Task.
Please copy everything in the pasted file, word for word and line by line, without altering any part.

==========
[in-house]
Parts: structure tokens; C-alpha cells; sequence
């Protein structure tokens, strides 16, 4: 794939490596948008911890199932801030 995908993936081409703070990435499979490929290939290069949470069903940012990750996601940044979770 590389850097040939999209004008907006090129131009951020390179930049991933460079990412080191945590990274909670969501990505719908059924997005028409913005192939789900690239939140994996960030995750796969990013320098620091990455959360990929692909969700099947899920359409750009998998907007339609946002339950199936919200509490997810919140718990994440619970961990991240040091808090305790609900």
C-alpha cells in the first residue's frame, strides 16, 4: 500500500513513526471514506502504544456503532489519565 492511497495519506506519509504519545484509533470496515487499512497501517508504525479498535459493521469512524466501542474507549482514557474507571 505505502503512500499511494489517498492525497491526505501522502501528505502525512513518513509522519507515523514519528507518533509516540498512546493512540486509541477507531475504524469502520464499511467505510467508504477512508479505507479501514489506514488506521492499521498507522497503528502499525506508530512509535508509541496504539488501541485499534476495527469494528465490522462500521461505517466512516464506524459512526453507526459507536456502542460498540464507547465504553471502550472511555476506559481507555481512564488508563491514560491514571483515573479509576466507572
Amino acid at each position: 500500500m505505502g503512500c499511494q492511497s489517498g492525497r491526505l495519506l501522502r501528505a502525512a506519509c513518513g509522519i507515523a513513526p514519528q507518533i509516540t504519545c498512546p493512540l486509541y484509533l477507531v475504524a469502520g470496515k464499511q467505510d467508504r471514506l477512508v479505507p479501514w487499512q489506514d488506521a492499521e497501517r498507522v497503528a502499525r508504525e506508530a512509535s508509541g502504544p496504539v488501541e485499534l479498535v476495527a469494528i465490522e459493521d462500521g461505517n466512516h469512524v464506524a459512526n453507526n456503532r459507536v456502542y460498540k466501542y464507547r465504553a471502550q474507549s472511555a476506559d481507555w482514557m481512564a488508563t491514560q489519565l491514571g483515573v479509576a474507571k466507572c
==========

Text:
[in-house]
Parts: structure tokens; C-alpha cells; sequence
């Protein structure tokens, strides 16, 4: 794939490596948008911890199932801030 995908993936081409703070990435499979490929290939290069949470069903940012990750996601940044979770 590389850097040939999209004008907006090129131009951020390179930049991933460079990412080191945590990274909670969501990505719908059924997005028409913005192939789900690239939140994996960030995750796969990013320098620091990455959360990929692909969700099947899920359409750009998998907007339609946002339950199936919200509490997810919140718990994440619970961990991240040091808090305790609900």
C-alpha cells in the first residue's frame, strides 16, 4: 500500500513513526471514506502504544456503532489519565 492511497495519506506519509504519545484509533470496515487499512497501517508504525479498535459493521469512524466501542474507549482514557474507571 505505502503512500499511494489517498492525497491526505501522502501528505502525512513518513509522519507515523514519528507518533509516540498512546493512540486509541477507531475504524469502520464499511467505510467508504477512508479505507479501514489506514488506521492499521498507522497503528502499525506508530512509535508509541496504539488501541485499534476495527469494528465490522462500521461505517466512516464506524459512526453507526459507536456502542460498540464507547465504553471502550472511555476506559481507555481512564488508563491514560491514571483515573479509576466507572
Amino acid at each position: 500500500m505505502g503512500c499511494q492511497s489517498g492525497r491526505l495519506l501522502r501528505a502525512a506519509c513518513g509522519i507515523a513513526p514519528q507518533i509516540t504519545c498512546p493512540l486509541y484509533l477507531v475504524a469502520g470496515k464499511q467505510d467508504r471514506l477512508v479505507p479501514w487499512q489506514d488506521a492499521e497501517r498507522v497503528a502499525r508504525e506508530a512509535s508509541g502504544p496504539v488501541e485499534l479498535v476495527a469494528i465490522e459493521d462500521g461505517n466512516h469512524v464506524a459512526n453507526n456503532r459507536v456502542y460498540k466501542y464507547r465504553a471502550q474507549s472511555a476506559d481507555w482514557m481512564a488508563t491514560q489519565l491514571g483515573v479509576a474507571k466507572c